Image above: A Sample Analysis at Mars (SAM) team member at NASA Goddard prepares the SAM testbed for an experiment. This test copy of the SAM suite of instruments is inside a chamber that, when closed, can model the pressure and temperature environment that SAM sees inside Curiosity on Mars. Image Credit: NASA.

"Xenon is a fundamental measurement to make on a planet such as Mars or Venus, since it provides essential information to understand the early history of these planets and why they turned out so differently from Earth,” said Melissa Trainer, one of the scientists analyzing the SAM data.

A planetary atmosphere is made up of different gases, which are in turn made up of variants of the same chemical element called isotopes. When a planet loses its atmosphere, that process can affect the ratios of remaining isotopes.

Measuring xenon tells us more about the history of the loss of the Martian atmosphere. The special characteristics of xenon – it exists naturally in nine different isotopes, ranging in atomic mass from 124 (with 70 neutrons per atom) to 136 (with 82 neutrons per atom) – allows us to learn more about the process by which the layers of atmosphere were stripped off of Mars than using measurements of other gases.

A process removing gas from the top of the atmosphere removes lighter isotopes more readily than heavier ones leaving a ratio higher in heavier isotopes than it was originally.

The SAM measurement of the ratios of the nine xenon isotopes traces a very early period in the history of Mars when a vigorous atmospheric escape process was pulling away even the heavy xenon gas. The lighter isotopes were escaping just a bit faster than the heavy isotopes.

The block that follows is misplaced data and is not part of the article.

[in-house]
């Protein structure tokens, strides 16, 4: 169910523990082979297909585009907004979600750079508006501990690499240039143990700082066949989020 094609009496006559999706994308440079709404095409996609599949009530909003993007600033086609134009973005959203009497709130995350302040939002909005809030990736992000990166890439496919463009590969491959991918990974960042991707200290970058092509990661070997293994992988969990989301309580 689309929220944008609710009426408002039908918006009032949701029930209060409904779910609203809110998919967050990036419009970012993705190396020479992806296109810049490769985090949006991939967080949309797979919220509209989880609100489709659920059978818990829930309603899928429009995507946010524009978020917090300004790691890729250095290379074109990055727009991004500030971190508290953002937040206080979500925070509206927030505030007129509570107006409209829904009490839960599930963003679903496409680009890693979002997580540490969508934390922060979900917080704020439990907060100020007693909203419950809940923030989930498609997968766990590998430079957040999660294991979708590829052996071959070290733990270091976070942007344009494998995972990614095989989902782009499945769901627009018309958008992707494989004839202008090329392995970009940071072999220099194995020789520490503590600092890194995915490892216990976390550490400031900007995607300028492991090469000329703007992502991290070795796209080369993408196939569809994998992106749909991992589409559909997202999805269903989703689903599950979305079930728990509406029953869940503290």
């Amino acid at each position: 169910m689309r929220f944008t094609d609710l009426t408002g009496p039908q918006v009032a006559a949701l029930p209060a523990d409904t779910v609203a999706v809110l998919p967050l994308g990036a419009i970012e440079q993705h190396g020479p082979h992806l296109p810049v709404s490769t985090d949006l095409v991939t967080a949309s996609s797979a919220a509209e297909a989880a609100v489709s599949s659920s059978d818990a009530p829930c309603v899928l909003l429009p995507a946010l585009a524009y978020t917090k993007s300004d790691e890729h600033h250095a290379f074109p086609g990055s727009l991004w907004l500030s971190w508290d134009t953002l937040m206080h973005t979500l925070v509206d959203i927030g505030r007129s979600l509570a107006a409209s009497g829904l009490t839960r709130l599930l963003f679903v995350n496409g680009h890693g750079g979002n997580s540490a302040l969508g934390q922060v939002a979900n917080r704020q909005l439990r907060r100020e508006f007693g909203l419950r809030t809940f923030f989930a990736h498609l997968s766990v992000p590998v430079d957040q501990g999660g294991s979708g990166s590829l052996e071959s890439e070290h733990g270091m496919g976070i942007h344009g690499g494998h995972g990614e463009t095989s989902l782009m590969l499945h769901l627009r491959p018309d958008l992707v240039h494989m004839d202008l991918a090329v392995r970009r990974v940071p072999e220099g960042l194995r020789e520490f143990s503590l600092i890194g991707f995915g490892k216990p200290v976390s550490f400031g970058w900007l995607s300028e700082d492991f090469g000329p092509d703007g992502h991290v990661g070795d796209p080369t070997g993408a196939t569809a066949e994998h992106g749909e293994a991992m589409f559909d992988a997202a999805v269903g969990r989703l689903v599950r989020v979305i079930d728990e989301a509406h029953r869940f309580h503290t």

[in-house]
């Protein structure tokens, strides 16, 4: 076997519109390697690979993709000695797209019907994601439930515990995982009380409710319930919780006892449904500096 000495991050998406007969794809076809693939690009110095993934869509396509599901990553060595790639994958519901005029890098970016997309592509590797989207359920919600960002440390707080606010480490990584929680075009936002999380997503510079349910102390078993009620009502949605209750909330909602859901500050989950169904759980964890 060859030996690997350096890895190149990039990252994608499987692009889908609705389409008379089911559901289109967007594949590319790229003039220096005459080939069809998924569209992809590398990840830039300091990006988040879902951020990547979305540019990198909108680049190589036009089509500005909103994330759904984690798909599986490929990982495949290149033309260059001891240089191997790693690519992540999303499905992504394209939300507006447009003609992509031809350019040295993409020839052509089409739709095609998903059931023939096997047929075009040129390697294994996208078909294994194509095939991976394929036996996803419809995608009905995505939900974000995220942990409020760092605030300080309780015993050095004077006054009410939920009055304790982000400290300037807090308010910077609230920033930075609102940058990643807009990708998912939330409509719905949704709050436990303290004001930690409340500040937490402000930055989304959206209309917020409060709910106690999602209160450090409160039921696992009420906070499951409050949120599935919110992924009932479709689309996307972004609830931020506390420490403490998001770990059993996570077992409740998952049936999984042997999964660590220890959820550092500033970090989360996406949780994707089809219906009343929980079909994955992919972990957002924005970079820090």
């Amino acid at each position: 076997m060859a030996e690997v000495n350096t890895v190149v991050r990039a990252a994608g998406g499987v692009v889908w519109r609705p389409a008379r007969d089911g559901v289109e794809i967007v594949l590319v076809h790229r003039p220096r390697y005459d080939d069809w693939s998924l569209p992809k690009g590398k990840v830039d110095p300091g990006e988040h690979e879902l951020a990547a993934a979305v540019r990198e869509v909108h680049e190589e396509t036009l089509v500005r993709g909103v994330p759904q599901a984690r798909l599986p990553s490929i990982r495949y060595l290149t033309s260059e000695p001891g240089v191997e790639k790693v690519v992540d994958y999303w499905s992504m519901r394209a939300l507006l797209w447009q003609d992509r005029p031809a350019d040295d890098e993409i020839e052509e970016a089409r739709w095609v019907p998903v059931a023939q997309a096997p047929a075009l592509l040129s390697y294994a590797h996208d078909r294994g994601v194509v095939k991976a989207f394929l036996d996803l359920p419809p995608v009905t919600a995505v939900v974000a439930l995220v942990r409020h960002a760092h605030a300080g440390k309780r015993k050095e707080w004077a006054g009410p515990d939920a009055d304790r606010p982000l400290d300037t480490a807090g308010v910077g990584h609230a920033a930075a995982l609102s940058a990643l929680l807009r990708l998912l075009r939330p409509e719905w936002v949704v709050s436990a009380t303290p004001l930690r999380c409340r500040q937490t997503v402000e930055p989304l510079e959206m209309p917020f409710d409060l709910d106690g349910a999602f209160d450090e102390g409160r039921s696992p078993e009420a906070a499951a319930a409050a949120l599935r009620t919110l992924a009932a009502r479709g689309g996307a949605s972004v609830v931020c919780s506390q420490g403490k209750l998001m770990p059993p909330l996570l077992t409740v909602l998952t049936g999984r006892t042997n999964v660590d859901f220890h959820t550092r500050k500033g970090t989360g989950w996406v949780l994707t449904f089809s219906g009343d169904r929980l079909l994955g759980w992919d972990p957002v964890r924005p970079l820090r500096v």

Those escapes affected the ratio of isotopes in the atmosphere left behind, and the ratios today are a signature retained in the atmosphere for billions of years. This signature was first inferred several decades ago from isotope measurements on small amounts of Martian atmospheric gas trapped in rocks from Mars that made their way to Earth as meteorites.

Mars Science Laboratory (MSL) or Curiosity rover. Image Credits: NASA/JPL-Caltech

"We are seeing a remarkably close match of the in-situ data to that from bits of atmosphere captured in some of the Martian meteorites," said SAM Deputy Principal Investigator Pan Conrad.

SAM previously measured the ratio of two isotopes of a different noble gas, argon. The results pointed to continuous loss over time of much of the original atmosphere of Mars.